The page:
The Five Best Episodes of TV to Cure a Bad Day

Life is hard. Work is hard. Even TV is hard. We all know we need to catch up on The Handmaid’s Tale, but sometimes we just want to feel better. TV has us covered there, too. Here are five of the “new classics” – great modern episodes of TV we can watch over and over again with a smile on our face.

Some spoilers ahead for those of you who haven’t watched television in the last five years.

Community, “Modern Warfare”

In its first season, this show came into its own for a memorable and hilarious episode. With quotes like, “come with me if you don’t want paint on your clothes” and “tell the drama club their tears will be real today” it’s hard not to sit back and smile.

Image result for community modern warfare

Parks & Rec, “The Fight”

The first appearance of Burt Macklin and Janet Snakehole. Jean Ralphio trying to bust rhymes that don’t actually rhyme. Leslie and Ann drunkenly fighting. And this:

Image result for ron swanson hat dance

TV doesn’t get better. 

Newsroom, “We Just Decided To”

Hands down one of the best openings of any drama show, courtesy of Mr. Aaron Sorkin himself. Jeff Daniels explaining why America isn’t the greatest country in the world is somehow more relevant today than it was six years ago, and could be an additional bummer to your bad day. Yet the episode spends the next 55 minutes telling us that there’s hope after all. Things can get better, we can make the world a better place – we just have to decide to.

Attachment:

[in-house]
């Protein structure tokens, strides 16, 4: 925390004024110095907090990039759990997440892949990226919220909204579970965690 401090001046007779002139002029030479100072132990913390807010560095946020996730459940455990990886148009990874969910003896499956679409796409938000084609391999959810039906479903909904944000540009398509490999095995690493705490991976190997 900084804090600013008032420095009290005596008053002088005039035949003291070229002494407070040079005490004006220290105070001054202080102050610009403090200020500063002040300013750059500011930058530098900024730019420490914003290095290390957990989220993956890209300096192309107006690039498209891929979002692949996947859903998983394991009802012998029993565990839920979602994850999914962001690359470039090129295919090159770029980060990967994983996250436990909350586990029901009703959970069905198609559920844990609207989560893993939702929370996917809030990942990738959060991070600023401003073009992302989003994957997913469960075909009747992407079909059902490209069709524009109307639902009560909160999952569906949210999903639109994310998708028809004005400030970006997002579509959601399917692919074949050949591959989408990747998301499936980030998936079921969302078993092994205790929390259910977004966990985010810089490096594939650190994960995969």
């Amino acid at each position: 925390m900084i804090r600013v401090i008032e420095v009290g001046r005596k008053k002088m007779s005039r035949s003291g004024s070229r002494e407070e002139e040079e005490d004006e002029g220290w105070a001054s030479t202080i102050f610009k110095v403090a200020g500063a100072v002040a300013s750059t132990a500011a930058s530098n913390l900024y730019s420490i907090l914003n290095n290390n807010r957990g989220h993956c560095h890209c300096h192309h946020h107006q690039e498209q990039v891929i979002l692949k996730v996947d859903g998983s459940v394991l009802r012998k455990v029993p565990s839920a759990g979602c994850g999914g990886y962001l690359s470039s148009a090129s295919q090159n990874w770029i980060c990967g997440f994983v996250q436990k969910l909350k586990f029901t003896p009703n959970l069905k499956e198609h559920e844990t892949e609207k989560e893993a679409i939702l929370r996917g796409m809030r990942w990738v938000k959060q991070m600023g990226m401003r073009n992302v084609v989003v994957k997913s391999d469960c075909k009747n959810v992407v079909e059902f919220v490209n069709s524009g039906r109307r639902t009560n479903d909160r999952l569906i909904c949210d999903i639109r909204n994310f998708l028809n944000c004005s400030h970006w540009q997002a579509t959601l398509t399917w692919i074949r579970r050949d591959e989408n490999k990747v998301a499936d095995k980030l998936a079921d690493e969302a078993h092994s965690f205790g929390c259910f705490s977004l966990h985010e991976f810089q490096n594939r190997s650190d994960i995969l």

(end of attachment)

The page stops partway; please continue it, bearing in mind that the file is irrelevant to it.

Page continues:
Image result for its not but it can be“You know what you left out of your sermon? That America is the only country on the planet that, since its birth, has said over and over and over that we can do better. It’s part of our DNA. People will want the news if you give it to them with integrity. Not everybody, not even a lot of people: 5%. And 5% more of anything is what makes the difference in this country. So we can do better.”  – Mackenzie MacHale

LOST, “The Constant”

Lost tackles time travel and true love in one of their best episodes that notoriously took over four weeks to write. What makes this one of the best episodes of television? It could be the exceptional storytelling, seamless time jumps, or the way they are able to make sense of intensely complex physics. The real triumph of Lost wasn’t the mysteries or the science, but the heart of the characters. Case-in-point: the phone call at the end of one of their most technical episodes will brighten up any bad day.

Image result for lost the constantLook at that. I’m crying already. 

The Office, “Casino Night”

Do you remember where you were when the kiss happened? If you don’t have time for a whole episode, here are some of the best-written, best-acted four minutes of TV.

Jim and Pam. The greatest love story ever told.

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